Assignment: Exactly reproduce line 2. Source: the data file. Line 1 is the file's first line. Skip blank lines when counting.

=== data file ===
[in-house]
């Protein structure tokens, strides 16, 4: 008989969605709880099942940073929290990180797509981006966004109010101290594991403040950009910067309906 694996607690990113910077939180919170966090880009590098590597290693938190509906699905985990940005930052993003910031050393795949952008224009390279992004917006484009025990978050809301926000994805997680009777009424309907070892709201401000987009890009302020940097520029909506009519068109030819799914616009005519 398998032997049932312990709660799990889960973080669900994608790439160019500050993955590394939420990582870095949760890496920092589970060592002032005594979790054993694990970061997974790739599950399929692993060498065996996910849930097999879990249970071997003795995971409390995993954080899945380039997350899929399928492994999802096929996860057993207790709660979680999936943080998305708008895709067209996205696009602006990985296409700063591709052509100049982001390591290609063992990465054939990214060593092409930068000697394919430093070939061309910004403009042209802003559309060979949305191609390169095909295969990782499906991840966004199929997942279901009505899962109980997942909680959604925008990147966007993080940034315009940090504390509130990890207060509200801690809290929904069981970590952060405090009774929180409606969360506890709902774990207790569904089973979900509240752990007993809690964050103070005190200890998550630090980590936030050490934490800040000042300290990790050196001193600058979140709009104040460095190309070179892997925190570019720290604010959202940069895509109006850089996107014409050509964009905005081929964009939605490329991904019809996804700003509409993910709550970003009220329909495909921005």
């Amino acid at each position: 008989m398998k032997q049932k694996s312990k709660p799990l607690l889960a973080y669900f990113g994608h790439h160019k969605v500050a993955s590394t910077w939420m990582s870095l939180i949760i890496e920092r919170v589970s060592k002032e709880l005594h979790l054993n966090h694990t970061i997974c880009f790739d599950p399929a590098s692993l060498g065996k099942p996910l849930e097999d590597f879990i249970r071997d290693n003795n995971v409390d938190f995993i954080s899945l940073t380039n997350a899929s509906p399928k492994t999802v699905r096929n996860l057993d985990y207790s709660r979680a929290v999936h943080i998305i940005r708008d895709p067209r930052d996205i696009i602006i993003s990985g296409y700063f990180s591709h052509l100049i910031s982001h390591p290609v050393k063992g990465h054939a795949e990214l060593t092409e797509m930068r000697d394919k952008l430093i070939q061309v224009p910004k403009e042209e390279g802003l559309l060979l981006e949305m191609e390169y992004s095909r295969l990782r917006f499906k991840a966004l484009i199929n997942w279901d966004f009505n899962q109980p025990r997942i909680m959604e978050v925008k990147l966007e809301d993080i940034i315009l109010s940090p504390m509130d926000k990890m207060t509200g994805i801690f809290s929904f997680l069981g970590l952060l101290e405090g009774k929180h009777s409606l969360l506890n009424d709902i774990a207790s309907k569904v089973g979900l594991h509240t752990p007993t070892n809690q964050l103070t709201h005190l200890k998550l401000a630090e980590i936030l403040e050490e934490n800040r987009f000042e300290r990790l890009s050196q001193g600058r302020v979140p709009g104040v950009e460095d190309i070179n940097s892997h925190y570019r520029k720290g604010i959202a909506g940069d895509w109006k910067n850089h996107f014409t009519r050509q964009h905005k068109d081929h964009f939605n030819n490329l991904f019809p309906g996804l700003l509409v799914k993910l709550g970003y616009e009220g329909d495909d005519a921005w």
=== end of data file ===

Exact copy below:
């Protein structure tokens, strides 16, 4: 008989969605709880099942940073929290990180797509981006966004109010101290594991403040950009910067309906 694996607690990113910077939180919170966090880009590098590597290693938190509906699905985990940005930052993003910031050393795949952008224009390279992004917006484009025990978050809301926000994805997680009777009424309907070892709201401000987009890009302020940097520029909506009519068109030819799914616009005519 398998032997049932312990709660799990889960973080669900994608790439160019500050993955590394939420990582870095949760890496920092589970060592002032005594979790054993694990970061997974790739599950399929692993060498065996996910849930097999879990249970071997003795995971409390995993954080899945380039997350899929399928492994999802096929996860057993207790709660979680999936943080998305708008895709067209996205696009602006990985296409700063591709052509100049982001390591290609063992990465054939990214060593092409930068000697394919430093070939061309910004403009042209802003559309060979949305191609390169095909295969990782499906991840966004199929997942279901009505899962109980997942909680959604925008990147966007993080940034315009940090504390509130990890207060509200801690809290929904069981970590952060405090009774929180409606969360506890709902774990207790569904089973979900509240752990007993809690964050103070005190200890998550630090980590936030050490934490800040000042300290990790050196001193600058979140709009104040460095190309070179892997925190570019720290604010959202940069895509109006850089996107014409050509964009905005081929964009939605490329991904019809996804700003509409993910709550970003009220329909495909921005």